In sucessive batches, I also increased the quantity of cherries, as they were simply too delicious. My favourite thing about the fudge is that it’s sweet and creamy, but not too sickly – once you’ve had one square, it’s hard to resist another! So, next time you see me and I’ve gained a stone, blame the fudge.

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To complete the repertoire of Christmas edible treats, I bottled up some sloe gin (reprised from last year’s success) and also baked a few more batches of the Swedish sugar and spice cookies. Never let it be said that I would let friends and family go hungry (or sober) at Christmastime.

 

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Kat’s Wedding Crafternoon

5 Dec

Two of my lovely friends are tying the knot! Regular readers will know my mate Kat, who has featured on this blog before as my glamping buddy and blanket aficionado.

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Kat is marrying her top man Owen next year in Wales, and wants as home-made, rustic feel for their special day. The ceremony may be 8 months off, but the crafting starts now!

Last weekend, 5 of Kat’s friends (including myself) assembled to begin creating table decorations. Of course, all this crafting also gave us the perfect opportunity to partake of a few glasses of fizz and lots of delicious edible treats too! Kat had made some quiches, and Hannah brought her wonderful home made honeycomb. You may spot some of my Scandinavian biscuits on the table!

Over the past few months, Kat has amassed a huge collection of glass jars, as well as buttons, hessian, ribbons, and beads, in order to make unique centerpieces for her wedding. Kat was also lucky enough to get hold of a big bag of surplus lace trimmings from a wedding dressmaker, which were perfect for this crafting activity. I can’t speak for my fellow attendees, but I couldn’t wait to get started with this haul of crafting treasure!

The six of us each selected a jar, and began decorating the outside, with the help of some pva glue.

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It took us a while to settle on our first design, but soon enough, we had all come up with something we were happy with. It was great fun inventing designs using the materials Kat had collected.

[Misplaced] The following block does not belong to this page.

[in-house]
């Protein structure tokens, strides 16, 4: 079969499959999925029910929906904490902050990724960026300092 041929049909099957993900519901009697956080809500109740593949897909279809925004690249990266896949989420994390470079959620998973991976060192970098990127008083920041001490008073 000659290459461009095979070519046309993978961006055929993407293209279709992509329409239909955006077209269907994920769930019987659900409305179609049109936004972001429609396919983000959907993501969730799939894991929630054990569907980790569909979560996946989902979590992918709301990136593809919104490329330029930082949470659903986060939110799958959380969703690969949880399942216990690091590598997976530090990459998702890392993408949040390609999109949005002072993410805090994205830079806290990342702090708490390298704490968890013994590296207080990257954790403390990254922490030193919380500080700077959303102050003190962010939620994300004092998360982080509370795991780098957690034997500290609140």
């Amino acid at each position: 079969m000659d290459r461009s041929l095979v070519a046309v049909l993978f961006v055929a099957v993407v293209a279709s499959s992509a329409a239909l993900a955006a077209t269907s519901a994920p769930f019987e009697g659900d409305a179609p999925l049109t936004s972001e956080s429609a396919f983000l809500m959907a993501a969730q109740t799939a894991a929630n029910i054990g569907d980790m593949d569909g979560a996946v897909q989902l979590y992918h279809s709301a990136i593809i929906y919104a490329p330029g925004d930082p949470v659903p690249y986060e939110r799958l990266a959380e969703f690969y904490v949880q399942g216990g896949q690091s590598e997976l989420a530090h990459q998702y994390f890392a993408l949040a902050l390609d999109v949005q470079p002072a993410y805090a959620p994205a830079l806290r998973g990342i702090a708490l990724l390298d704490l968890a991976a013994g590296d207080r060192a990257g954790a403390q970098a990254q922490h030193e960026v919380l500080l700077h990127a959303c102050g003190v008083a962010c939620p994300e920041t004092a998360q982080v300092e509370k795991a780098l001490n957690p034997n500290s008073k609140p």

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As we finished the first jar, we moved onto another, until we had decorated over 30! I’d like to think that equates to us each making 5, but I think SOME people spent more time drinking fizz and less time crafting (I’m looking at you Kathryn!). Hannah was by far our most prolific jar decorator, and managed around 8 – I think I completed 5 or 6 before I completely ran out of inspiration.

 

It was great experimenting with the materials – using the hessian strip as a background really brought out the detail in the lace trim. We were also able to add to the designs with buttons, faux pearls, or some hearts cut from vintage print. Some of the jars will be filled with wildflowers, to grace the centre of each table, and some will be used as tealight holders on the day. Until next June, Kat and Owen will have plenty of time to get used to the designs, as they now fill most of the shelves in the living room!

 

Some of the designs were so pretty! I think one of my favourites is the three pearls threaded onto twine, in the picture above, which I think was one of Danielle’s wonderful creations. I also thought that the one that uses mini wooden clothes pegs (in the picture below) was really inventive! Kat will probably need a few more jars, so we are all now collecting our own, for recycling into wedding decor.

Kat and Owen are getting hitched in a country house in North Wales, and their ceremony is taking place beneath a tree in the beautiful grounds. To make the place look even more magical, our Bride-to-Be plans to make some decorations to hang over the branches of the tree. After our success with the jars, we couldn’t wait to get started – Crafters Assemble!

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Kat had spotted this wonderful tutorial on Pinterest which captured her imagination. Artist Kathryn Godwin used air clay to make mini cups, which were then threaded together to make a simple, elegant curtain of ‘pods’ that could hang from a tree. In the picture on the tutorial, we estimate that there we would need approximately 600 of the little cups to recreate the look.

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Of course, everything is possible when you have a team of super crafters on hand! (the prosecco helped too). Using some Das air clay, we took small balls of clay (around the size of a 10p piece) and worked them into cup shapes, before leaving to dry on trays. We tried to keep the cups quite uniform, although it’s not too problematic if the cups are all slightly different sizes. Once they had been drying for a few hours, we pierced holes in the centres, and left them set. The cups should take approximately 48 hours to completely harden.

Using two full packets of clay and some positive team work, we managed to produce 150 cups in just a few hours. Only  450 to go! We are each going to buy some clay and make some more cups, to give to Kat next time we see her.